6.6

The Blacklist: “Frederick Barnes” (Episode 1.07)

TV Reviews The Blacklist
The Blacklist: “Frederick Barnes” (Episode 1.07)

For the first time on The Blacklist, the show wants us to feel sympathy for Reddington, a character who up until know has been little more than a devilish, smug criminal with a haunted past. Reddington isn’t an antihero like Don Draper, Tony Soprano or Walter White, because he’s frankly not that likable. You can argue just how likable these characters were throughout their stories, but what made them successes was a core of understanding. Reddington has none of this.

“Frederick Barnes” tries to make its two antagonists have dual layers, one more successfully than the other. Barnes is a former scientist who is now setting up biological attacks in DC, killing 37 in a metro and continuing from there with his experiments. His attempt to infect people with Kurz disease, which makes the arteries in your face explode, is to try to find a cure for his sick son. The disease is so rare that it’s hard to find funding for a cure, so he’s taken matters into his own hands.

Barnes is played by Robert Sean Leonard of House and is definitely the most effective of The Blacklist’s villains-of-the-week. More than any other villain, Leonard fills Barnes with a inherent disappointment in his actions. Almost every other one so far has blamed their actions on being a necessary evil, a sort of unfortunate means to an end. With Barnes, for the first time this actually feels accurate.

In case you miss the bigger message here, Reddington lets Elizabeth know that he can relate to a man who would watch the world burn for the one person he cares about. And guess who that person happens to be? While Barnes was busy murdering dozens of people to protect his son, all Reddington needs to do apparently to forget his past is a little suburban real estate purchasing. Paying twice the asking amount for a house, Reddington admits this is the house that he raised his daughter in with his wife. Reddington spends every day trying to forget what happened here, so to fix that problem, he blows up the house. Whew, good thing physical destruction can destroy memories!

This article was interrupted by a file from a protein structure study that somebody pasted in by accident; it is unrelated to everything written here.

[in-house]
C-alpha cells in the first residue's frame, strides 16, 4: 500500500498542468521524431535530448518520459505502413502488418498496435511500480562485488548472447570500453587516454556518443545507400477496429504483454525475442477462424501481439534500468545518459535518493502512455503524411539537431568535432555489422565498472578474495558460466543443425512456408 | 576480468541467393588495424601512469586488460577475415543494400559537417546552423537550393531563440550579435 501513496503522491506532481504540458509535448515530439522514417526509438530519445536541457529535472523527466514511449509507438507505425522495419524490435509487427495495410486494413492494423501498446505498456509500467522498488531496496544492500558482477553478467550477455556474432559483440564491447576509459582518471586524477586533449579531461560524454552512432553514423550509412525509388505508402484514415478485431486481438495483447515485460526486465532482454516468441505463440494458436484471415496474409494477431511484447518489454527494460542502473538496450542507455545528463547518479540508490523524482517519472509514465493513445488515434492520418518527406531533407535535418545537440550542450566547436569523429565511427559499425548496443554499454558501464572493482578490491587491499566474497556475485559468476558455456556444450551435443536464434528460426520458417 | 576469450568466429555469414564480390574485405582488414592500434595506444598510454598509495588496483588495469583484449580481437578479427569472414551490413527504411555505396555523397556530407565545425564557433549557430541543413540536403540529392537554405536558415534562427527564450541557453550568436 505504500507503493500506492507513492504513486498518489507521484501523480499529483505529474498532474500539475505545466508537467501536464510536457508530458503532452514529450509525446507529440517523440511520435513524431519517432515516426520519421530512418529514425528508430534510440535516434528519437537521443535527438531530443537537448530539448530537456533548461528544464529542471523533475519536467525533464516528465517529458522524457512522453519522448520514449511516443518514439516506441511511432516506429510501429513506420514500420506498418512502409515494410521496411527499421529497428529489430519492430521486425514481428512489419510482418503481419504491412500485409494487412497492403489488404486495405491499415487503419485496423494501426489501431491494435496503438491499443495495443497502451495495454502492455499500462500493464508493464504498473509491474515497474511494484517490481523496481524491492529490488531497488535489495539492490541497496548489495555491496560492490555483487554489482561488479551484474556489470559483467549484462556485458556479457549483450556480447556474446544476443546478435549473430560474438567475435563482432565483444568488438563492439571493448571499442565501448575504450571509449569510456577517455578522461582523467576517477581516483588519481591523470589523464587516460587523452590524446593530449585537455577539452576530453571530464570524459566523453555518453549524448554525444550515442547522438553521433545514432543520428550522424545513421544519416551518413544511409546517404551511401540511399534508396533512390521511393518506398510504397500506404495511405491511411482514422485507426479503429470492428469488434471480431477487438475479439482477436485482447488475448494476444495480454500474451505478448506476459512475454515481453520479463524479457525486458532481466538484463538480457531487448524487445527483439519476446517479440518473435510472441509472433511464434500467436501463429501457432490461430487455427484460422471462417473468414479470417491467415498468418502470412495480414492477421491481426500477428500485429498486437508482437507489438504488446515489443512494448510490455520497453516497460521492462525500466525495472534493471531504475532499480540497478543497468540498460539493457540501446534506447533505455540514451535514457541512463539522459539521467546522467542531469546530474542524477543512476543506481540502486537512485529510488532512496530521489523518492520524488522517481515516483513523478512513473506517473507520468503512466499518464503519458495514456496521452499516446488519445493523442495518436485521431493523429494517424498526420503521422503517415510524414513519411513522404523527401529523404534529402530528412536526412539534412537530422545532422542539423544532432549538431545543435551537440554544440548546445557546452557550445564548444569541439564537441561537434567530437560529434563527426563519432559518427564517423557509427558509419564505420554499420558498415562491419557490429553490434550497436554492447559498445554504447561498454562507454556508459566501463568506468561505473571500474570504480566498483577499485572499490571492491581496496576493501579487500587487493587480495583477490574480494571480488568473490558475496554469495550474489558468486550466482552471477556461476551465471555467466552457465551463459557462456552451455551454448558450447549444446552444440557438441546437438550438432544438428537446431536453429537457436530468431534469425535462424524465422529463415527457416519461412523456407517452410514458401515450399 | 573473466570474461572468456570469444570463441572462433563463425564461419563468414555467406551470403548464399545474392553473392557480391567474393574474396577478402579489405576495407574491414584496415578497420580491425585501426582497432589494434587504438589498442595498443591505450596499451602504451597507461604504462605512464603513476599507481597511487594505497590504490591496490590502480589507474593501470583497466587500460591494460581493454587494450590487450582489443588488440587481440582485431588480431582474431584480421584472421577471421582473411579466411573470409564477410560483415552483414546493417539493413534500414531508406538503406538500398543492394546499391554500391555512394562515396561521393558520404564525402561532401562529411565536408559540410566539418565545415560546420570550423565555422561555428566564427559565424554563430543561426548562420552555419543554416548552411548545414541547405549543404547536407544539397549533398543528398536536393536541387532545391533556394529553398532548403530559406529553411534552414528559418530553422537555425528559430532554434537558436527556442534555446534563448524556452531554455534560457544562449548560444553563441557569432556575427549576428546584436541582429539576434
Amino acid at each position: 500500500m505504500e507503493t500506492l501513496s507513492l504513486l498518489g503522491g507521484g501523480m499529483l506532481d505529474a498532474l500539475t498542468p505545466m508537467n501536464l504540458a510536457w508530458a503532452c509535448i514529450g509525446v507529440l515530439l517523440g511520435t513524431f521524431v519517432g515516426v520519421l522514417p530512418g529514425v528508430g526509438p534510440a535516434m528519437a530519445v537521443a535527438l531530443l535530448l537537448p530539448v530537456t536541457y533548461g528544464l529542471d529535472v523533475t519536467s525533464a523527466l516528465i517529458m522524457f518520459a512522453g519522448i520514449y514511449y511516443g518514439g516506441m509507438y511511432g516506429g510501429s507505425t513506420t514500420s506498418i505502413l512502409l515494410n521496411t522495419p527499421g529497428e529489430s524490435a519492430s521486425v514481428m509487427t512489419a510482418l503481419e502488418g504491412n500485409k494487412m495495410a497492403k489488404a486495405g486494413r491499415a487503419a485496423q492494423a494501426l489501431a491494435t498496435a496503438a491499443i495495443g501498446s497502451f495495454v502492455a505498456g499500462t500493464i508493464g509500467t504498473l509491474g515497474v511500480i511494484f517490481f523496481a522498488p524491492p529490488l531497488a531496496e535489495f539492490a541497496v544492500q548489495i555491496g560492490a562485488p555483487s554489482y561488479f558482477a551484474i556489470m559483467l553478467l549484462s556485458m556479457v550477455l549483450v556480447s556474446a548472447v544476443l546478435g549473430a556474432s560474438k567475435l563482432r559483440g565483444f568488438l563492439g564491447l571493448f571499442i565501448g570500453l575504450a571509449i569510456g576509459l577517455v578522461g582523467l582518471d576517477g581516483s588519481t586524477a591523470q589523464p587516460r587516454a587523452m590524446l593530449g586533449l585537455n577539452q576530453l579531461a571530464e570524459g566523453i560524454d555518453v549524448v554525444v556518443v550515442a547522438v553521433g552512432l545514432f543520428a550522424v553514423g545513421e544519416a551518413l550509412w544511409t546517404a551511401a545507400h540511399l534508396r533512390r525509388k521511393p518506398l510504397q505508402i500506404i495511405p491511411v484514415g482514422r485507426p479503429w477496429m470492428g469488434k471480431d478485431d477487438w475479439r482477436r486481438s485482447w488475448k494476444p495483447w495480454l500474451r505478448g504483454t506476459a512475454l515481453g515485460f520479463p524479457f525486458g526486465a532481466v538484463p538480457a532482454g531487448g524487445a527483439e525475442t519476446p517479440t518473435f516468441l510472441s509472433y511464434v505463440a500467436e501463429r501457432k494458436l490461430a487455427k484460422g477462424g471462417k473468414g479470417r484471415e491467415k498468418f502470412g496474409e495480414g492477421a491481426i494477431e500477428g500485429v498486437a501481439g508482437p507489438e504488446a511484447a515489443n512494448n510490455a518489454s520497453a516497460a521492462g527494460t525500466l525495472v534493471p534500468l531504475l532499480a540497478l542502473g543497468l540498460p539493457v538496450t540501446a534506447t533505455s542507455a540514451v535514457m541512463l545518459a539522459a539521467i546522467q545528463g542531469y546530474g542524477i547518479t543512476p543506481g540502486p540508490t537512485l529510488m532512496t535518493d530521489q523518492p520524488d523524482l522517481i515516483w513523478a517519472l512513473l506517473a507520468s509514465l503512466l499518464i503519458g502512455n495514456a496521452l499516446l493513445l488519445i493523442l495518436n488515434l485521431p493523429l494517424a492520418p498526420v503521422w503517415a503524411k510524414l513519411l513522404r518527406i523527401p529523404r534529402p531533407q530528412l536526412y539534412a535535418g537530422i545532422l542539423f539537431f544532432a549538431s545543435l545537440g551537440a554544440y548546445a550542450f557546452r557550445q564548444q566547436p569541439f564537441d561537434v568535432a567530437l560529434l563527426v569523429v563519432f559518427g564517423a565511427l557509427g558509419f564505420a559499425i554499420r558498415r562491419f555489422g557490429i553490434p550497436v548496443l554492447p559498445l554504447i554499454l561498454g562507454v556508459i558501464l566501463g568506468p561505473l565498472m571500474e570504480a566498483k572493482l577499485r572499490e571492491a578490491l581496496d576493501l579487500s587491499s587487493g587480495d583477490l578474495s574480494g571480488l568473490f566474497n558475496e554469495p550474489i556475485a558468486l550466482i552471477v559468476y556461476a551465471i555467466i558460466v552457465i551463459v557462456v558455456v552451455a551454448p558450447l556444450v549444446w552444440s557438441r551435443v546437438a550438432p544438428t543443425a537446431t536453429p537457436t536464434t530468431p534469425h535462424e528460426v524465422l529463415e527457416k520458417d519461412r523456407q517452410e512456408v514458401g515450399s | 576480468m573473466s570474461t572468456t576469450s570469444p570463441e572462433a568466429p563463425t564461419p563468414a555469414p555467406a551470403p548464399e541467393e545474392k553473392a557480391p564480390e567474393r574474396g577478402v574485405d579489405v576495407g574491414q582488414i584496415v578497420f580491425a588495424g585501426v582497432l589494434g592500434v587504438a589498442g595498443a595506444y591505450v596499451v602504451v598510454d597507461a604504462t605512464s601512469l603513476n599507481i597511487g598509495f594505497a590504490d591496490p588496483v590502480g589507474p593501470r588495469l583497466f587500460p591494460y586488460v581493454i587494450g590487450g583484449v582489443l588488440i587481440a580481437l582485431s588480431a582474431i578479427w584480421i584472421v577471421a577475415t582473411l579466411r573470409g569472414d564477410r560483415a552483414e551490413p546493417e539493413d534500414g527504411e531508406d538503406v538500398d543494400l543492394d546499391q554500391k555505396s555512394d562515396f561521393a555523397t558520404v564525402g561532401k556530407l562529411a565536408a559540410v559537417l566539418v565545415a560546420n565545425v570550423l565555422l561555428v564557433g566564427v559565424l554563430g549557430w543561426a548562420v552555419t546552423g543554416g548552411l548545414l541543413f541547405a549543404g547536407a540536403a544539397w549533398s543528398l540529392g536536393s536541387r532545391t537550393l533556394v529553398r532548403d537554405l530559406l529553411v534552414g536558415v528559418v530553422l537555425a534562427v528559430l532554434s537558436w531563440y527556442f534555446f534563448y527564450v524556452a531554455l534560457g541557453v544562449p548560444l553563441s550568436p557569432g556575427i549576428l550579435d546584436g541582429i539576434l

While Reddington is destroying his former house, Elizabeth is busy creating a new one with her husband. But instead of being understandably cautious, she has instead decided to believe that surely someone must have placed the box corrupting her husband in their house. So now since they can’t move, she’s trying to redo their house to forget the awful things that she assumes have happened there.

I admire The Blacklist for trying to make some of these characters, especially Reddington, have a multilayered nature that makes them more sympathetic. But at the same time, the show hasn’t taken enough time to actually build character. We’re about one-third done with the first season, and there’s hardly anything we know about any of these characters. I mean at this point, the most we know about the past of Elizabeth is that her father abandoned her as a child, she and her husband went on vacation at the same time and place as a person who died and that they have named their IKEA lamp Ike.

But we need more than just silly little details. It’s great that we know Reddington has regrets about his past, but expand on that! I would love for The Blacklist to have a bottle episode—I don’t care where, let’s say…a broken elevator or whatever—where Elizabeth and Reddington just tell us more about each other. I made fun of The Blacklist in the pilot for attempting to do a Silence of the Lambs-ish “quid pro quo,” but that’s exactly what we need at this point.

The Blacklist so badly wants us to care about these characters, their background and how their pasts have destroyed them, but it needs to give us more information to actually accomplish that. Take the time away from the rampant criminal-filled DC that has seemingly sprung up out of nowhere to work on the characters we’re going to see every week, rather than focusing on the weekly mystery that doesn’t truly have any larger importance.

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